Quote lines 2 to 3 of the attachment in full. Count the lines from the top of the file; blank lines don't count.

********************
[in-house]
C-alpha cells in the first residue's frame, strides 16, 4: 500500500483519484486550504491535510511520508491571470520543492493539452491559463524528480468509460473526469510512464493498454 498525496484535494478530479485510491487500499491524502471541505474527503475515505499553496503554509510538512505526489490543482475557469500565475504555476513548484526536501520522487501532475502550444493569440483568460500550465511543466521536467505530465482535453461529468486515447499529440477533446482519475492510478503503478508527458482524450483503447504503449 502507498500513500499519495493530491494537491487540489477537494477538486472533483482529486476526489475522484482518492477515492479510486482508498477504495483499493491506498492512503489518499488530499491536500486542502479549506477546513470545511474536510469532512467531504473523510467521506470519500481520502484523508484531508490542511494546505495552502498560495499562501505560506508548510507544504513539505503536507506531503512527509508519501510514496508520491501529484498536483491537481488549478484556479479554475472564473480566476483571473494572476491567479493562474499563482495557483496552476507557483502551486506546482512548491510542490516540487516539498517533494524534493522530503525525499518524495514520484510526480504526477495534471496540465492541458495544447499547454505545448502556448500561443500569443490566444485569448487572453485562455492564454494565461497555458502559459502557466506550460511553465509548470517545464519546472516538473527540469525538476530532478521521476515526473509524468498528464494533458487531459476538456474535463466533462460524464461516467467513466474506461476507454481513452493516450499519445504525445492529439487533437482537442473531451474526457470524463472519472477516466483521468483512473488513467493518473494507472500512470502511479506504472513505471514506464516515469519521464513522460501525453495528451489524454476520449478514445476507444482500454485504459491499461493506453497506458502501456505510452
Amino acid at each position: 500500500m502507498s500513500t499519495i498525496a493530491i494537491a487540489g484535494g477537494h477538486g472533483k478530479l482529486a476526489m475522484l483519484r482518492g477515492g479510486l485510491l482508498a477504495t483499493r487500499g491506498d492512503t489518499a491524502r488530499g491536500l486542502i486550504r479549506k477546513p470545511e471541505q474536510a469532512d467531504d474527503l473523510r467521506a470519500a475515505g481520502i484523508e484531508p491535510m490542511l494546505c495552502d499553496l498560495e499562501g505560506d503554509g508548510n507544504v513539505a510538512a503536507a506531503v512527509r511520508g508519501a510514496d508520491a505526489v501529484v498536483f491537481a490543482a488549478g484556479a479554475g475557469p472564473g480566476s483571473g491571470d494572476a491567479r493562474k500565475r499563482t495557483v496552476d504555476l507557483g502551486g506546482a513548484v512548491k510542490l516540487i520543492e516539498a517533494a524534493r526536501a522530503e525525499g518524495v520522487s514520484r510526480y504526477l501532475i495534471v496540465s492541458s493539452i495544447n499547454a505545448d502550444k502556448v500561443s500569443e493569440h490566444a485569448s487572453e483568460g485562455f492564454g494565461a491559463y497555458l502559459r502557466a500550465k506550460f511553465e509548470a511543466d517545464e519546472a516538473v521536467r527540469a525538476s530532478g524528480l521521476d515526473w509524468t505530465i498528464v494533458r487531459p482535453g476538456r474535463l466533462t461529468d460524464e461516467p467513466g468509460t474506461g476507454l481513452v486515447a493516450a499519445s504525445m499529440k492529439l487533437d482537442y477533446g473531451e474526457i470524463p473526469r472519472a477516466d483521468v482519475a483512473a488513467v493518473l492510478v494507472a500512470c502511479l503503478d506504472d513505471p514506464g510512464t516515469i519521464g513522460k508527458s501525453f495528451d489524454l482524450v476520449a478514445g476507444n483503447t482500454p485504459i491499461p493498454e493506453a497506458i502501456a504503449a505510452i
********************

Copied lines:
C-alpha cells in the first residue's frame, strides 16, 4: 500500500483519484486550504491535510511520508491571470520543492493539452491559463524528480468509460473526469510512464493498454 498525496484535494478530479485510491487500499491524502471541505474527503475515505499553496503554509510538512505526489490543482475557469500565475504555476513548484526536501520522487501532475502550444493569440483568460500550465511543466521536467505530465482535453461529468486515447499529440477533446482519475492510478503503478508527458482524450483503447504503449 502507498500513500499519495493530491494537491487540489477537494477538486472533483482529486476526489475522484482518492477515492479510486482508498477504495483499493491506498492512503489518499488530499491536500486542502479549506477546513470545511474536510469532512467531504473523510467521506470519500481520502484523508484531508490542511494546505495552502498560495499562501505560506508548510507544504513539505503536507506531503512527509508519501510514496508520491501529484498536483491537481488549478484556479479554475472564473480566476483571473494572476491567479493562474499563482495557483496552476507557483502551486506546482512548491510542490516540487516539498517533494524534493522530503525525499518524495514520484510526480504526477495534471496540465492541458495544447499547454505545448502556448500561443500569443490566444485569448487572453485562455492564454494565461497555458502559459502557466506550460511553465509548470517545464519546472516538473527540469525538476530532478521521476515526473509524468498528464494533458487531459476538456474535463466533462460524464461516467467513466474506461476507454481513452493516450499519445504525445492529439487533437482537442473531451474526457470524463472519472477516466483521468483512473488513467493518473494507472500512470502511479506504472513505471514506464516515469519521464513522460501525453495528451489524454476520449478514445476507444482500454485504459491499461493506453497506458502501456505510452
Amino acid at each position: 500500500m502507498s500513500t499519495i498525496a493530491i494537491a487540489g484535494g477537494h477538486g472533483k478530479l482529486a476526489m475522484l483519484r482518492g477515492g479510486l485510491l482508498a477504495t483499493r487500499g491506498d492512503t489518499a491524502r488530499g491536500l486542502i486550504r479549506k477546513p470545511e471541505q474536510a469532512d467531504d474527503l473523510r467521506a470519500a475515505g481520502i484523508e484531508p491535510m490542511l494546505c495552502d499553496l498560495e499562501g505560506d503554509g508548510n507544504v513539505a510538512a503536507a506531503v512527509r511520508g508519501a510514496d508520491a505526489v501529484v498536483f491537481a490543482a488549478g484556479a479554475g475557469p472564473g480566476s483571473g491571470d494572476a491567479r493562474k500565475r499563482t495557483v496552476d504555476l507557483g502551486g506546482a513548484v512548491k510542490l516540487i520543492e516539498a517533494a524534493r526536501a522530503e525525499g518524495v520522487s514520484r510526480y504526477l501532475i495534471v496540465s492541458s493539452i495544447n499547454a505545448d502550444k502556448v500561443s500569443e493569440h490566444a485569448s487572453e483568460g485562455f492564454g494565461a491559463y497555458l502559459r502557466a500550465k506550460f511553465e509548470a511543466d517545464e519546472a516538473v521536467r527540469a525538476s530532478g524528480l521521476d515526473w509524468t505530465i498528464v494533458r487531459p482535453g476538456r474535463l466533462t461529468d460524464e461516467p467513466g468509460t474506461g476507454l481513452v486515447a493516450a499519445s504525445m499529440k492529439l487533437d482537442y477533446g473531451e474526457i470524463p473526469r472519472a477516466d483521468v482519475a483512473a488513467v493518473l492510478v494507472a500512470c502511479l503503478d506504472d513505471p514506464g510512464t516515469i519521464g513522460k508527458s501525453f495528451d489524454l482524450v476520449a478514445g476507444n483503447t482500454p485504459i491499461p493498454e493506453a497506458i502501456a504503449a505510452i